Guest Blogger · Writing Tips

#MondayBlogs: Goodreads asks: How do you deal with writer’s block?


Today’s guest post on #MondayBlogs is brought to you by author, Jeffrey Allen Mays. I had the honor of getting to know him after AEC Stellar Publishing, Inc. signed his debut novel, The Former Hero, and I encourage everyone to check out his website as well! After all, this energizing post was originally shared on there, and his insightful encouragement revolves around a topic all authors shudder at – writer’s block. Hopefully, after this post, writer’s block will become a thing of the past.

Goodreads asks: How do you deal with writer’s block?

Goodreads recently asked me to write a response to this question: How do you deal with Writer’s Block? Here’s what I said.WritersBlock21

We need to ask, What is ‘writer’s block?’ And we should be clear, it is not a clinical condition the way it sounds.

Swimmer’s Ear. Tennis Elbow. Tourette Syndrome. Erectile Dysfunction. Writer’s Block.

So-called ‘Writer’s Block’ is a state of mind in which a writer’s brain is not being particularly imaginative. For mere mortals, I think it is fairly common. Quotes you see on Facebook (at least, I have seen) to the effect that for ‘real’ writers there’s no such thing  as Writer’s Block are certainly annoying, but more to the point, they are just an expression of arrogance coming from one who apparently has a lot of natural activity in the creative part of the brain. Good for them. But even Hemingway lost it toward the end of this career after having the ability to write great stuff seemingly effortlessly, and then wax philosophic about it.

So I say, let’s take Writer’s Block down a few notches. Don’t resort to pharmaceuticals, and don’t define yourself by it.

When I can’t seem to get the motor running, I use a combination of going somewhere outside of the house, reading literature that I find the most brilliant and stimulating, and then, and this is the main thing, I muscle my way through (I did this yesterday). I sit in front of the blank page/screen for a long time doing nothing but thinking. Then usually after 2 or 3 hours (interrupted by coffee refills, ordering lunch, checking email, going to the bathroom etc.) I give up and just write something stupid:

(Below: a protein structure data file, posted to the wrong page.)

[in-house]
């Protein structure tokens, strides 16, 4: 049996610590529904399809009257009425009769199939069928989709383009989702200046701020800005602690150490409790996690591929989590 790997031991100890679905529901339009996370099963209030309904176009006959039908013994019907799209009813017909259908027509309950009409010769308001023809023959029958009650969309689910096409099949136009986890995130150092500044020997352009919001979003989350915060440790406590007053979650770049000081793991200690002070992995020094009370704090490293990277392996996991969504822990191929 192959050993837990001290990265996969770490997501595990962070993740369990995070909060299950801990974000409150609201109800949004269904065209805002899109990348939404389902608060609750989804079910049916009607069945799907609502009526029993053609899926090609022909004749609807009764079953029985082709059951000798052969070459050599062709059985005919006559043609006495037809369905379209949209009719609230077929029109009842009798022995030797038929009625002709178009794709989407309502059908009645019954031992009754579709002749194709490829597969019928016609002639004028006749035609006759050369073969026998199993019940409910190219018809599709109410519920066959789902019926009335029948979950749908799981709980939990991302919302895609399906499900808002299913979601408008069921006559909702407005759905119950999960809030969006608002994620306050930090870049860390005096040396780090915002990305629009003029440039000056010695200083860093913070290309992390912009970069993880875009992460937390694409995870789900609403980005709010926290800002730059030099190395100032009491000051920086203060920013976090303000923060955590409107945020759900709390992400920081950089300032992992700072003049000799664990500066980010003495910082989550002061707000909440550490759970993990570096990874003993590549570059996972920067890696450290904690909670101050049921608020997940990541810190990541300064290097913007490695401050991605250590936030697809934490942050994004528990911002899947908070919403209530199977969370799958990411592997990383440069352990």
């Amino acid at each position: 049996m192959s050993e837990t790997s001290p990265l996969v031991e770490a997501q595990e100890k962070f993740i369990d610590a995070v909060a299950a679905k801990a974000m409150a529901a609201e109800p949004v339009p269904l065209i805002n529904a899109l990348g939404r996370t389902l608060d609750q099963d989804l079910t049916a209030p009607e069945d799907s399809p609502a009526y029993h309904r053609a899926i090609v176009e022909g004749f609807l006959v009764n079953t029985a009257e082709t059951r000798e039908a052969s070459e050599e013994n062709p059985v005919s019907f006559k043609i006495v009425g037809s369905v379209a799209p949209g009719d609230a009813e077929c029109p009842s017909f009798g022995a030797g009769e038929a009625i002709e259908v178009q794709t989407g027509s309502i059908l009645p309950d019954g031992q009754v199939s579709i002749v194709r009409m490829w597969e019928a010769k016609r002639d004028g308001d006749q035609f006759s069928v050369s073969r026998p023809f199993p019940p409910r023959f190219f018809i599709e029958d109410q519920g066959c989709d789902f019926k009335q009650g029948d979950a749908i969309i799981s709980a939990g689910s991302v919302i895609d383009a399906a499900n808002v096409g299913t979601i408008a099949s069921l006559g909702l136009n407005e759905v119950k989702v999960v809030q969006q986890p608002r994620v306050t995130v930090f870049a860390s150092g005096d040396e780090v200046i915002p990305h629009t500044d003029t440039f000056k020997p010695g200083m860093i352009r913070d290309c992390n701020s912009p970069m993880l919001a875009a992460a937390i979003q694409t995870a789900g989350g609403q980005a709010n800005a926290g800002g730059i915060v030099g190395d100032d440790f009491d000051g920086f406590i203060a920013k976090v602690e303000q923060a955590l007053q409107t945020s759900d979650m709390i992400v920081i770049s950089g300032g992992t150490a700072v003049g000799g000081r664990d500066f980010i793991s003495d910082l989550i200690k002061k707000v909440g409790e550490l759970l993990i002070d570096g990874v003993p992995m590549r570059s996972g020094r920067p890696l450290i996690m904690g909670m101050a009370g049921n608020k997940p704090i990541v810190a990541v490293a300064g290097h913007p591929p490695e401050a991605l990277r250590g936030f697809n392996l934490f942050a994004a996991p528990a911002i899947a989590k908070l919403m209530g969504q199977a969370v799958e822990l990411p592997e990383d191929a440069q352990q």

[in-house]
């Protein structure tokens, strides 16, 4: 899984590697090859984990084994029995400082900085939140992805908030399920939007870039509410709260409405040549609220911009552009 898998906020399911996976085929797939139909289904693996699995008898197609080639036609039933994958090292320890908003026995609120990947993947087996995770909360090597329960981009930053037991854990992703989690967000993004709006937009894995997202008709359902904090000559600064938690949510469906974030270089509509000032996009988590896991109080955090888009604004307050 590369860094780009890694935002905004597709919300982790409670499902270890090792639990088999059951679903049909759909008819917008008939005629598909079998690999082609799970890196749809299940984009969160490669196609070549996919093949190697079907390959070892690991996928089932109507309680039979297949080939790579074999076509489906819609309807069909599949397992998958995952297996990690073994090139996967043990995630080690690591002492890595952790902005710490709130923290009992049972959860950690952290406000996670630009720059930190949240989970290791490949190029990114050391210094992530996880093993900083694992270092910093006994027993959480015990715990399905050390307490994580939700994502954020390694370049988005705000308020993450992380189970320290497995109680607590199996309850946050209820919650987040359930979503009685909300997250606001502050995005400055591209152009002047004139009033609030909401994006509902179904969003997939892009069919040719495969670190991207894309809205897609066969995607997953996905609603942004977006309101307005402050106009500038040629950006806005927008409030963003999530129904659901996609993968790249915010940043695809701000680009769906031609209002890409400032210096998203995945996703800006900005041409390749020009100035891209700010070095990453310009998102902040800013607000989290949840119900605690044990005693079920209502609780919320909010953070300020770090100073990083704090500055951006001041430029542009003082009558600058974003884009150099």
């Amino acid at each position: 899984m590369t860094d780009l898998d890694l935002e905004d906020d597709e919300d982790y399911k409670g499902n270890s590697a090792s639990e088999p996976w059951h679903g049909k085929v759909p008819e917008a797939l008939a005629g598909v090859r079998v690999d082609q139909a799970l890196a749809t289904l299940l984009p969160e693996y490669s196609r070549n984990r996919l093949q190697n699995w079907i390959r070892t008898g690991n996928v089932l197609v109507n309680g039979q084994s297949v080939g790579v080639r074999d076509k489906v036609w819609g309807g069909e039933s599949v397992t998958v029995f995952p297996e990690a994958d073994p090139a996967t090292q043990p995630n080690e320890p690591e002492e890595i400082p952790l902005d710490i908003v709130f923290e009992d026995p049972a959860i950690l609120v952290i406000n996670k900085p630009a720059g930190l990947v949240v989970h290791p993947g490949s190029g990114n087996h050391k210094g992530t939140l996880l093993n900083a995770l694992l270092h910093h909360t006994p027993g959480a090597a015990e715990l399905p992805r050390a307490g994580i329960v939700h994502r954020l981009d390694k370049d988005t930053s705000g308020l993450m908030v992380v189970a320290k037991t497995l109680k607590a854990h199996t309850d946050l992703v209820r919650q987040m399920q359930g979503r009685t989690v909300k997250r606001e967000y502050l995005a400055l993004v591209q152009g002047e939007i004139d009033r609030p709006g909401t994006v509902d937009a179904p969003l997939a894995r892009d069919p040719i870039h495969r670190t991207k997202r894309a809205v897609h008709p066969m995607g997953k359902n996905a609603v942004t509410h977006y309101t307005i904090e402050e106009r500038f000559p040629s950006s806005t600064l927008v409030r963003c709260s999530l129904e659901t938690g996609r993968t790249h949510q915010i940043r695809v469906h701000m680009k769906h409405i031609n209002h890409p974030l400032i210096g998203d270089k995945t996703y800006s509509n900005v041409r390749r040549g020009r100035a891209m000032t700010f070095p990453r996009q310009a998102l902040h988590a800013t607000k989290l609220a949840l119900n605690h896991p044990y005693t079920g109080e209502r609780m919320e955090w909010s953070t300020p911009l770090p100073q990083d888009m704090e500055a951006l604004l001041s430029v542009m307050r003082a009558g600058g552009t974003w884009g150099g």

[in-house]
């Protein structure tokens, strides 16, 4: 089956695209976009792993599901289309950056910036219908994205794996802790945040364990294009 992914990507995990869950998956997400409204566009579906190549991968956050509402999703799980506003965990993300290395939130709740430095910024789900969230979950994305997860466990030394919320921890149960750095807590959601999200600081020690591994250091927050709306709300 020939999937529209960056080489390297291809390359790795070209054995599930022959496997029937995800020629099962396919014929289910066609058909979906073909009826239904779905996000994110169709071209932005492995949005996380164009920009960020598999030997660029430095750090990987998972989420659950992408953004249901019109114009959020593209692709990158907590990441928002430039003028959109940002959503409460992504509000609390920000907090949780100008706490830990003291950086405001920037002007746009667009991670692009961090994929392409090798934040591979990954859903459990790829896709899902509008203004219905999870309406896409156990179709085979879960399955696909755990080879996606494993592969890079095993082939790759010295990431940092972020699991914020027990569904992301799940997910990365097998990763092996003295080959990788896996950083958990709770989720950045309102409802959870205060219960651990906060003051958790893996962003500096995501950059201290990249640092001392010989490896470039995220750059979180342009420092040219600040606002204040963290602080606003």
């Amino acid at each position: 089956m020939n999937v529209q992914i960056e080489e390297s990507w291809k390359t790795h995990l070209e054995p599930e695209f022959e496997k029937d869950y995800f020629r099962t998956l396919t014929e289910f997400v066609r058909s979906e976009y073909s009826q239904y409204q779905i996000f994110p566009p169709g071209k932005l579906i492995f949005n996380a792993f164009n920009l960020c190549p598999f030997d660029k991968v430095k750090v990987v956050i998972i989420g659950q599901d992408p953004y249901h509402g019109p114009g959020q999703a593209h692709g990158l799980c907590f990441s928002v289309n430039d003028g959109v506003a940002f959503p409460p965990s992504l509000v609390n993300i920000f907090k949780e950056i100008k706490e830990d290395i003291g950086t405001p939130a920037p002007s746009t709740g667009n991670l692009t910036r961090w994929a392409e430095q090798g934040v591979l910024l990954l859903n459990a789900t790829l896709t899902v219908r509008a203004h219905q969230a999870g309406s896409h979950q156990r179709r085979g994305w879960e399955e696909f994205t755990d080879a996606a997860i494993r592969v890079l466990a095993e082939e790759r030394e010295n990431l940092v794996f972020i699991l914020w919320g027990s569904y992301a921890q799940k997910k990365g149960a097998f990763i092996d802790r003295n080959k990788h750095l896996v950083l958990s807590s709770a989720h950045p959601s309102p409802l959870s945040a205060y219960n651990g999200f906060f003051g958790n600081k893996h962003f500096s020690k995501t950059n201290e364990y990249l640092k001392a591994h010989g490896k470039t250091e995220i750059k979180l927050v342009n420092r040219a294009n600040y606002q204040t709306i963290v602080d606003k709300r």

“Dave was walking down the sidewalk.”

And from there I ask myself, What did Dave see? What interesting thing happened to Dave? And then I come up with, “Dave found something meaningful on the sidewalk” or “Dave had just emerged from donating blood, so he was woozy” or “Dave saw a homeless man lying still and feared that he might be dead…” And away I go.

No joke, it took me 3+ hours to get started because it’s been three weeks since I fed the monkey. I struggled with rereading everything I’d already written (it was a short story), but I knew that would take 20 minutes, and I would feel the need to start editing.

But I couldn’t think of something new and interesting to happen to my character. So I started with something stupid.

This may just be my new Writer’s Mantra. Start with something stupid.

Afterward, you can delete the stupid stuff. No one has to see it. The trick is letting yourself write something stupid. That may be the hardest part of all. Good luck!


9 thoughts on “#MondayBlogs: Goodreads asks: How do you deal with writer’s block?

  1. A good post and often what I suffer from myself. In my case, I started blogging about 2 years back, wrote over 90 posts in the first year but now I can’t even come up with 1 post in a couple of weeks. Mostly, it is not only lack of content that causes writer’s block, but also the lack of discipline. Mostly, I know what to write about but sometimes quite after 2-3 paras and then I never have the patience to get back to finishing it. Maybe my mind stops at that point and I find it extremely difficult to work forward. Any suggestions?

  2. I think this is brilliant – the difficulty with Writer’s Block is that it is different for everybody. I quite often run into a wall on a certain project, but can write my fingers off if I turn to a different thing. But somedays I don’t have the drive to write anything, even though I have the time and opportunity. That’s when the glooms arrive. Next time, I’ll think about what Dave might be doing….

  3. “Start with something stupid” is a good rule. It reminds me of the line from the (Kansas) poet, William Stafford, a professor told me and that I use when I get stuck: “Lower your standards.” I don’t think writer’s block relates to creativity, since, as you pointed out, it happens to highly creative people. I think it’s plain and simple the fear of writing crap. Everything else comes from that. “I’m going to write crap, which means I’m not a writer, or means people will laugh at me, or means I’ll never get published, etc., etc. “Lower your standards” basically says it’s okay to write crap; in fact, it’s inescapable and necessary. And all it means is that you need to revise later, which you need to do anyway. The writers I’ve read who deny the existence of writer’s block seem to be comfortable, either by experience or temperament, with putting crap down when they have to, so that fear doesn’t get in their way. They accept the need for both crap and revision. They lower their standards when drafting and raise them during revision.

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